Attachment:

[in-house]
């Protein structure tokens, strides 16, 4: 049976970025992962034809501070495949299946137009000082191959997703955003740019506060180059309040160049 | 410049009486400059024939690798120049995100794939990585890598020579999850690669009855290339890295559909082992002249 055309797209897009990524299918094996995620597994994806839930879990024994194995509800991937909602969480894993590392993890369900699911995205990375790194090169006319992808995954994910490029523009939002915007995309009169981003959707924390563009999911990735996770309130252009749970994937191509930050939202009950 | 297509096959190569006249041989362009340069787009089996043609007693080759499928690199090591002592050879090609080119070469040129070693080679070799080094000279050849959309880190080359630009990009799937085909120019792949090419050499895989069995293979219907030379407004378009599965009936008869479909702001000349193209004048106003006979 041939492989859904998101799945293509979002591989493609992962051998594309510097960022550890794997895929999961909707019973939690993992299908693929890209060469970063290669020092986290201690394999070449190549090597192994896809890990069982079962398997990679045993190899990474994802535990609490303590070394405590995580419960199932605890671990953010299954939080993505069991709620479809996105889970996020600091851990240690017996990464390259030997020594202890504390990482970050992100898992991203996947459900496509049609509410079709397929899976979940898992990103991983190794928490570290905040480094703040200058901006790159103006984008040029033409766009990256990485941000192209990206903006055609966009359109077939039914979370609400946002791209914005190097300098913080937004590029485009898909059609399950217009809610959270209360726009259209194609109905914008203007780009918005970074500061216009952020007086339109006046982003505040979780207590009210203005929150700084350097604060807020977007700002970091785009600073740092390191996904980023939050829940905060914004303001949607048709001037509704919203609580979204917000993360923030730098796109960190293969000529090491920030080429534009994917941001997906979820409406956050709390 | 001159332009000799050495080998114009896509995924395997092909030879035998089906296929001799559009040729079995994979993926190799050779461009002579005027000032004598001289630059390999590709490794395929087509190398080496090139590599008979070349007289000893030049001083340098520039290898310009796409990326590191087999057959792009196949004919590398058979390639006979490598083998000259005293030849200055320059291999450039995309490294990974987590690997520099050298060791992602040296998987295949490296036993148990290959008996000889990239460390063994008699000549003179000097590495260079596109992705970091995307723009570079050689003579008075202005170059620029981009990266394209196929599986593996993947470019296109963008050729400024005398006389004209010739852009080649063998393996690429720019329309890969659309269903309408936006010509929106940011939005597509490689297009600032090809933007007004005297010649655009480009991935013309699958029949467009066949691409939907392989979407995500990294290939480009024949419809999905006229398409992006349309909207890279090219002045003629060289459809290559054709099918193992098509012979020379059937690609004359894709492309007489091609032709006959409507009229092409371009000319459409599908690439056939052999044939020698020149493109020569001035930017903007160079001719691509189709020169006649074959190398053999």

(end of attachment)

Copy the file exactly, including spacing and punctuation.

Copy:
[in-house]
């Protein structure tokens, strides 16, 4: 049976970025992962034809501070495949299946137009000082191959997703955003740019506060180059309040160049 | 410049009486400059024939690798120049995100794939990585890598020579999850690669009855290339890295559909082992002249 055309797209897009990524299918094996995620597994994806839930879990024994194995509800991937909602969480894993590392993890369900699911995205990375790194090169006319992808995954994910490029523009939002915007995309009169981003959707924390563009999911990735996770309130252009749970994937191509930050939202009950 | 297509096959190569006249041989362009340069787009089996043609007693080759499928690199090591002592050879090609080119070469040129070693080679070799080094000279050849959309880190080359630009990009799937085909120019792949090419050499895989069995293979219907030379407004378009599965009936008869479909702001000349193209004048106003006979 041939492989859904998101799945293509979002591989493609992962051998594309510097960022550890794997895929999961909707019973939690993992299908693929890209060469970063290669020092986290201690394999070449190549090597192994896809890990069982079962398997990679045993190899990474994802535990609490303590070394405590995580419960199932605890671990953010299954939080993505069991709620479809996105889970996020600091851990240690017996990464390259030997020594202890504390990482970050992100898992991203996947459900496509049609509410079709397929899976979940898992990103991983190794928490570290905040480094703040200058901006790159103006984008040029033409766009990256990485941000192209990206903006055609966009359109077939039914979370609400946002791209914005190097300098913080937004590029485009898909059609399950217009809610959270209360726009259209194609109905914008203007780009918005970074500061216009952020007086339109006046982003505040979780207590009210203005929150700084350097604060807020977007700002970091785009600073740092390191996904980023939050829940905060914004303001949607048709001037509704919203609580979204917000993360923030730098796109960190293969000529090491920030080429534009994917941001997906979820409406956050709390 | 001159332009000799050495080998114009896509995924395997092909030879035998089906296929001799559009040729079995994979993926190799050779461009002579005027000032004598001289630059390999590709490794395929087509190398080496090139590599008979070349007289000893030049001083340098520039290898310009796409990326590191087999057959792009196949004919590398058979390639006979490598083998000259005293030849200055320059291999450039995309490294990974987590690997520099050298060791992602040296998987295949490296036993148990290959008996000889990239460390063994008699000549003179000097590495260079596109992705970091995307723009570079050689003579008075202005170059620029981009990266394209196929599986593996993947470019296109963008050729400024005398006389004209010739852009080649063998393996690429720019329309890969659309269903309408936006010509929106940011939005597509490689297009600032090809933007007004005297010649655009480009991935013309699958029949467009066949691409939907392989979407995500990294290939480009024949419809999905006229398409992006349309909207890279090219002045003629060289459809290559054709099918193992098509012979020379059937690609004359894709492309007489091609032709006959409507009229092409371009000319459409599908690439056939052999044939020698020149493109020569001035930017903007160079001719691509189709020169006649074959190398053999």